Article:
LaurieAnnie

LaurieAnnie

Posted on 03/09/2014


Photo taken on June 22, 2011


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art
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MetropolitanMuseum
2011
MMA
Cloisters
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Manhattan
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medieval
museum
sculpture
aquamanile
dragon
German


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Aquamanile in the Form of a Dragon in the Cloisters, June 2011

Aquamanile in the Form of a Dragon in the Cloisters, June 2011
Aquamanile in the Form of a Dragon

Date: ca. 1200

Culture: North German

Medium: Copper alloy

Dimensions: Overall: 8 3/4 x 7 1/4 in., 4365.108lb. (22.2 x 18.4 cm, 1980kg) Overall PD: 8 3/8 x 4 3/8 x 7 3/16 in. (21.2 x 11.1 x 18.2 cm) Thickness PD: 3/25 in. (0.3 cm)

Classification: Metalwork-Copper alloy

Credit Line: The Cloisters Collection, 1947

Accession Number: 47.101.51

Description: Aquamaniles, which are water vessels used for washing hands, served both liturgical and secular purposes. Those made in the shape of an animal are among the most distinctive products of medieval craftsmen. The most commonly seen zoomorphic aquamaniles are lions, but dragons, griffins, and many other forms were also produced (see acc. nos. 47.101.51, 1994.244).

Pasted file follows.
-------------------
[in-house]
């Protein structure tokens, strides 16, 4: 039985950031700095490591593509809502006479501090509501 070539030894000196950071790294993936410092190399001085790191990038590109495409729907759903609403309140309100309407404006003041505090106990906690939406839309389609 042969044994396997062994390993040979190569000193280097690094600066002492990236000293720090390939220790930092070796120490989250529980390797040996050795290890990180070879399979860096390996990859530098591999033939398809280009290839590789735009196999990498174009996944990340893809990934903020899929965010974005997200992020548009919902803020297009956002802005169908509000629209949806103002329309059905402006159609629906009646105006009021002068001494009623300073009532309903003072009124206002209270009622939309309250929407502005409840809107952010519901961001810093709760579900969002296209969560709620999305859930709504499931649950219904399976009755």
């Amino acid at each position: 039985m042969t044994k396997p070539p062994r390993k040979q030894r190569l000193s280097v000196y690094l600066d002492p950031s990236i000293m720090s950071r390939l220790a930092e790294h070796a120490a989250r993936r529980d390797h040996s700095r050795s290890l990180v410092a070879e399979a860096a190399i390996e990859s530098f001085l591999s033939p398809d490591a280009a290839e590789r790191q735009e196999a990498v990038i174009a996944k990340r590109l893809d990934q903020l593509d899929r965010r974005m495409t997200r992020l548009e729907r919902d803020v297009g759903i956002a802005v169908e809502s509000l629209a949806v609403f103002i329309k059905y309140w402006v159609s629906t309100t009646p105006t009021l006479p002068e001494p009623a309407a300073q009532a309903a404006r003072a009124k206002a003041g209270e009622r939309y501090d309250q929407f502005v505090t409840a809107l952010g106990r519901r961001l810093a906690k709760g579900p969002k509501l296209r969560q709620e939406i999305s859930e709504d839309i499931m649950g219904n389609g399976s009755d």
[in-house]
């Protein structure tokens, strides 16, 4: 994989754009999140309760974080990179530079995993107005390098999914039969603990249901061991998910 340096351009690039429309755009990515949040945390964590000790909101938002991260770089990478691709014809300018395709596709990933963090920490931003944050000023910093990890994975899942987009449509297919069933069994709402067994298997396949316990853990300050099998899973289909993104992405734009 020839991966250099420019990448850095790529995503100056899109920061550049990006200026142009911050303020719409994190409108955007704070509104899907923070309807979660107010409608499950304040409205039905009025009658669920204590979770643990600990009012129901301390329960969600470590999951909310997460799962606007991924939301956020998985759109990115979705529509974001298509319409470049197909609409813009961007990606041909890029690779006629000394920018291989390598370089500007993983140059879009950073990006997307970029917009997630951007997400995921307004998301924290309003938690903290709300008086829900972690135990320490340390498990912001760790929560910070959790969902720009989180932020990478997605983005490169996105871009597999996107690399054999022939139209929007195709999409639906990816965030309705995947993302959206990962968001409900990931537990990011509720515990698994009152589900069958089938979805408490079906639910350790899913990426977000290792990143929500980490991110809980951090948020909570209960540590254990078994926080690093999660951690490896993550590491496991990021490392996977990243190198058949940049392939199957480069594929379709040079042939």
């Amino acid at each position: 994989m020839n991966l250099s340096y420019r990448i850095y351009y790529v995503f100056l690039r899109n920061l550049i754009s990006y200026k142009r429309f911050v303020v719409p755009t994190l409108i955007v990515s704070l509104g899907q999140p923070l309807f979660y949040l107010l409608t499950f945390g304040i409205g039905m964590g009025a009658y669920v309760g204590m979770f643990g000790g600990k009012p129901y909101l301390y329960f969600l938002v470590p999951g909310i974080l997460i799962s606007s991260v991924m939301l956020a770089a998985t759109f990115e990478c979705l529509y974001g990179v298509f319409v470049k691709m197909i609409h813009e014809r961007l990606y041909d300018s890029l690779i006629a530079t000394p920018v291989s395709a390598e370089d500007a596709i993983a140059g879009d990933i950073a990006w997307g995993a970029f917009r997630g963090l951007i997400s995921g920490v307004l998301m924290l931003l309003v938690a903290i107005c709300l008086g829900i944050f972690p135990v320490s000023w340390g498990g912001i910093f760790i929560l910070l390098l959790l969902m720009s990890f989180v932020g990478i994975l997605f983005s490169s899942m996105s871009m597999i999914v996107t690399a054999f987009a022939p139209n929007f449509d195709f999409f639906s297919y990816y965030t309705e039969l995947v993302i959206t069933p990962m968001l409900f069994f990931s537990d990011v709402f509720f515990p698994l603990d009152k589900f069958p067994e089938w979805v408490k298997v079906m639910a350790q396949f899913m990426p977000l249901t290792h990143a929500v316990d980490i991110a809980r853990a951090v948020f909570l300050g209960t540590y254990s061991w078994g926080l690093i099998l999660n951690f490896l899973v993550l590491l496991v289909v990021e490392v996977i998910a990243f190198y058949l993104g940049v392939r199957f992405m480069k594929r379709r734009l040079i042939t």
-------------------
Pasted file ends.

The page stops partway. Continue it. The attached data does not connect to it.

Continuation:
This striking vessel represents a dragon, which is supported by its legs in front and on the tips of its wings behind, with a tail that curls up into a handle. It was filled through an opening in the tail, now missing its hinged cover. Water was poured out through the spout formed by the hooded or cowled figure held between the dragon's teeth. In addition to its visual power, this aquamanile is distinguished by fine casting, visible in the carefully chased dragon's scales and other surface details.

Text from: www.metmuseum.org/collection/the-collection-online/search/471287

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